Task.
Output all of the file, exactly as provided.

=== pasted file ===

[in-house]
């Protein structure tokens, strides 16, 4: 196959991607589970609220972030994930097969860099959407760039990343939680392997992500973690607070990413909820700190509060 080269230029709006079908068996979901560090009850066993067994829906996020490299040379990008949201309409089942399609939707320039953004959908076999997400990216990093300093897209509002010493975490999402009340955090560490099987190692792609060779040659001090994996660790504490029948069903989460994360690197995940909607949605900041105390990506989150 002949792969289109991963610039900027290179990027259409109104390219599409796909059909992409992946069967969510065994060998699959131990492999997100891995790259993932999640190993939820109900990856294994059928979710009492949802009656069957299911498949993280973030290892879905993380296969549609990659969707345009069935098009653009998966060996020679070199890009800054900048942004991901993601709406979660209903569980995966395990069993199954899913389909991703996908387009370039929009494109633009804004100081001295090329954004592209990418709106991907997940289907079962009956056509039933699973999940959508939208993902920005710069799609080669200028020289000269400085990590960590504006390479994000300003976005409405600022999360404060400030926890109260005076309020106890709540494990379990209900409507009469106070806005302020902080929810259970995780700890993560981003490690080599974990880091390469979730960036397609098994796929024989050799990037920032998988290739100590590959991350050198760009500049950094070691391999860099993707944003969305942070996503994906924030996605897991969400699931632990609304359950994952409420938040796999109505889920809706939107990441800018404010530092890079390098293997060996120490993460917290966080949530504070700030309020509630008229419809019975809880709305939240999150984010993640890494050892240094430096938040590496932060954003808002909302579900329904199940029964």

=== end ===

[in-house]
């Protein structure tokens, strides 16, 4: 196959991607589970609220972030994930097969860099959407760039990343939680392997992500973690607070990413909820700190509060 080269230029709006079908068996979901560090009850066993067994829906996020490299040379990008949201309409089942399609939707320039953004959908076999997400990216990093300093897209509002010493975490999402009340955090560490099987190692792609060779040659001090994996660790504490029948069903989460994360690197995940909607949605900041105390990506989150 002949792969289109991963610039900027290179990027259409109104390219599409796909059909992409992946069967969510065994060998699959131990492999997100891995790259993932999640190993939820109900990856294994059928979710009492949802009656069957299911498949993280973030290892879905993380296969549609990659969707345009069935098009653009998966060996020679070199890009800054900048942004991901993601709406979660209903569980995966395990069993199954899913389909991703996908387009370039929009494109633009804004100081001295090329954004592209990418709106991907997940289907079962009956056509039933699973999940959508939208993902920005710069799609080669200028020289000269400085990590960590504006390479994000300003976005409405600022999360404060400030926890109260005076309020106890709540494990379990209900409507009469106070806005302020902080929810259970995780700890993560981003490690080599974990880091390469979730960036397609098994796929024989050799990037920032998988290739100590590959991350050198760009500049950094070691391999860099993707944003969305942070996503994906924030996605897991969400699931632990609304359950994952409420938040796999109505889920809706939107990441800018404010530092890079390098293997060996120490993460917290966080949530504070700030309020509630008229419809019975809880709305939240999150984010993640890494050892240094430096938040590496932060954003808002909302579900329904199940029964």